From the Dusty Mental Archives: Zen in the Art of Writing

(Slightly edited from a post I made in 2012)

Ray Bradbury talked to me yesterday.

This came as something as a surprise, seeing as he’s quite dead. But it was a welcome surprise nonetheless – and pretty much something I’d come to expect from someone like him.

For some time I’d been searching for a copy of Zen in the Art of Writing, which has been out of print for some time.  None of the used bookstores I’d visited had any. But yesterday, while on a walk with my wife, we passed through yet another used bookstore, and yet again, no sign of Bradbury.  But as I’m preparing to leave, I realize this one not only has shelves full of books, but drawers as well. The more prolific authors out there have drawers dedicated to them, and Bradbury certainly fit that bill.

Tucked away in the back of it was a single copy of Zen in the Art of Writing.

Now, this was the kind of mini-coup that put a spring in my step the rest of the day, but it was only the beginning.  As Gill and I had an iced coffee at Tim Hortons I read the preface.

Before I continue, the last thing I want anyone to come away with is that this moment was “meant to be.” If life has taught me anything, it’s that there is absolutely nothing that is meant to be. Nothing. Life is beautiful, organized, horrible, and random, all at the same time and without contradiction.

But there is no destiny, no fate, no “meant to be” in this life unless we forge it for ourselves into our future, see as pattern recognition in our present, or piece it together as a story when reflecting on our past. To argue otherwise, to me, is an insult.

That said, this was a beautiful coincidence. Ray Bradbury stepped out of the pages, heard about the troubles I was going through, and told me what I needed to hear.

…what, you ask, does writing teach us?

First and foremost it reminds us that we are alive and that it is a gift and a privilege, not a right.  We must earn life once it has been awarded us. Life asks for rewards back because it has favored us with animation.

So while our art cannot, as we wish it could, save us from wars, privation, greed, old age, or death, it can revitalize us amidst it all.

Second, writing is survival. Any art, any good work, of course, is that.

Not to write, for many of us, is to die.

We must take arms each and every day, perhaps knowing the battle cannot be entirely won, but fight we must, if only a gentle bout.  The smallest effort to win means, at the end of each day, a sort of victory.  Remember that pianist who said that if he did not practice every day he would know, if he did not practice for two days, the critics would know, after three days, his audience would know.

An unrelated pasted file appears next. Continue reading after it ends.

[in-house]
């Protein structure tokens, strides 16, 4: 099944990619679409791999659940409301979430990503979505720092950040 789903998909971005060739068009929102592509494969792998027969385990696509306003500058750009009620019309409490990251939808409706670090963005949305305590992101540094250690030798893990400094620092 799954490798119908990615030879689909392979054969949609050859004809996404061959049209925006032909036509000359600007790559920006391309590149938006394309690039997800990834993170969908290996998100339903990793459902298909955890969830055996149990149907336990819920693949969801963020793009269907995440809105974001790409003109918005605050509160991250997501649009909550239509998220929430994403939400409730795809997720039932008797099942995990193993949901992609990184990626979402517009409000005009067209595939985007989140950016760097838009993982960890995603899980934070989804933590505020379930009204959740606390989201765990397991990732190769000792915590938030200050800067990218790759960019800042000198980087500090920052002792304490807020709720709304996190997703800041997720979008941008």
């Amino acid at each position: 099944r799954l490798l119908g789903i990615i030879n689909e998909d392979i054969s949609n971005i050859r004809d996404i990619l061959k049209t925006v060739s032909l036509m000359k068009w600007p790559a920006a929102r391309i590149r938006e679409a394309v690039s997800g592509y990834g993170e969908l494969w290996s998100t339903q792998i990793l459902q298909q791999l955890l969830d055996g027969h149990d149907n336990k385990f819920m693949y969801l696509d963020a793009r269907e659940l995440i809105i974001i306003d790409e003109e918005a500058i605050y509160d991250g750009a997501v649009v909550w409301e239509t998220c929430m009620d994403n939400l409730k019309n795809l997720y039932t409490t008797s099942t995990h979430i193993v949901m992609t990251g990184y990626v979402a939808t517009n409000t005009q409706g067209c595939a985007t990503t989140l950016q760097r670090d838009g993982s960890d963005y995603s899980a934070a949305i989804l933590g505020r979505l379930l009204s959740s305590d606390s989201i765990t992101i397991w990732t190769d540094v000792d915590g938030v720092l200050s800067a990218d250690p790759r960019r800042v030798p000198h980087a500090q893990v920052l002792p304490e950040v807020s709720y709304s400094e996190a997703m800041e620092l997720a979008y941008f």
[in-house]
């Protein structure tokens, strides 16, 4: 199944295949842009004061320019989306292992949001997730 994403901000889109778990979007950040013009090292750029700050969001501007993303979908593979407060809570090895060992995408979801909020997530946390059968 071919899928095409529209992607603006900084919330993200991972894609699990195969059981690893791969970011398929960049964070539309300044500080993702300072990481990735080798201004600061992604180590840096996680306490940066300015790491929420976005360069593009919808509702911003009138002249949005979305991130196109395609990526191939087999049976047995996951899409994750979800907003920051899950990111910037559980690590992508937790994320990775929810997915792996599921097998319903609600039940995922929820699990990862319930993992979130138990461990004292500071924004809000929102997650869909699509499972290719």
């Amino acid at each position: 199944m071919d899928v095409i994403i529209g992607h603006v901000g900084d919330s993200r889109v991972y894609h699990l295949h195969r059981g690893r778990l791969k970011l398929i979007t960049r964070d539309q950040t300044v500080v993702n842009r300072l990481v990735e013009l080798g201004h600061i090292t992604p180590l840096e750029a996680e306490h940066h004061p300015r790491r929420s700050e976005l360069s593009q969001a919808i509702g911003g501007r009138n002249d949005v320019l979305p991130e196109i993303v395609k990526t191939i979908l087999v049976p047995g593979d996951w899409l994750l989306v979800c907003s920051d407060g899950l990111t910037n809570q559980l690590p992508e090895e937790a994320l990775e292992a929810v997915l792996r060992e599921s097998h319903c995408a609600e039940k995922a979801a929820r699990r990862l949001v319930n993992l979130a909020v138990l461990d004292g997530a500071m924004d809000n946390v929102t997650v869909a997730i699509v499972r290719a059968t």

A variation of this is true for writers. Not that your style, whatever that is, would melt out of shape in those few days.

But what would happen is that the world would catch up with and try to sicken you. If you did not write every day, the poisons would accumulate and you would be gin to die, or act crazy, or both.

You must stay drunk on writing so reality cannot destroy you.

For writing allows just the proper recipes of truth, life, reality as you are able to eat, drink and digest without hyperventilating and flopping like a dead fish in your bed.

I have learned, on my journeys, that if I let a day go by without writer, I grow uneasy. Two days and I am in tremor.  Three and I suspect lunacy. Four and I might as well be a hog, suffering the flux in a wallow.  An hour’s writing is tonic. I’m on my feet, running in circles, and yelling for a clean pair of spats.

So that, in one way or another, is what this book is about.

Taking your pinch of arsenic every morn so that you survive to sunset. Another pinch at sunset so that you can more-than-survive until dawn.

The micro-arsenic-dose swallowed here prepares you not to be poisoned and destroyed up ahead.

Work in the midst of life is that dosage. To manipulate life, toss the bright-colored orbs up to mix with the dark ones, blending a variation of truths. We use the grand and beautiful facts of existence in order to put up with the horrors that afflict us directly in our family and friends, or through the newspapers and TV.

The horrors are not to be denied. Who amongst us has not had a cancer-dead friend? Which family exists where some relative has not been killed or maimed by the automobile?  I know of none. In my own circle, an aunt, an uncle, and a cousin, as well as six friends have been destroyed by the car. The list is endless and crushing if we do not creatively oppose it.

Which means writing as cure. Not completely, of course. You never get over your parents in the hospital or your best love in the grave.

I won’t use the word “therapy,” it’s too clean, too sterile a word. I only say when death slows others, you must leap to set up your diving board and dive head first into your typewriter.

I plan on taking this advice to heart.  Thanks Mr. Bradbury.

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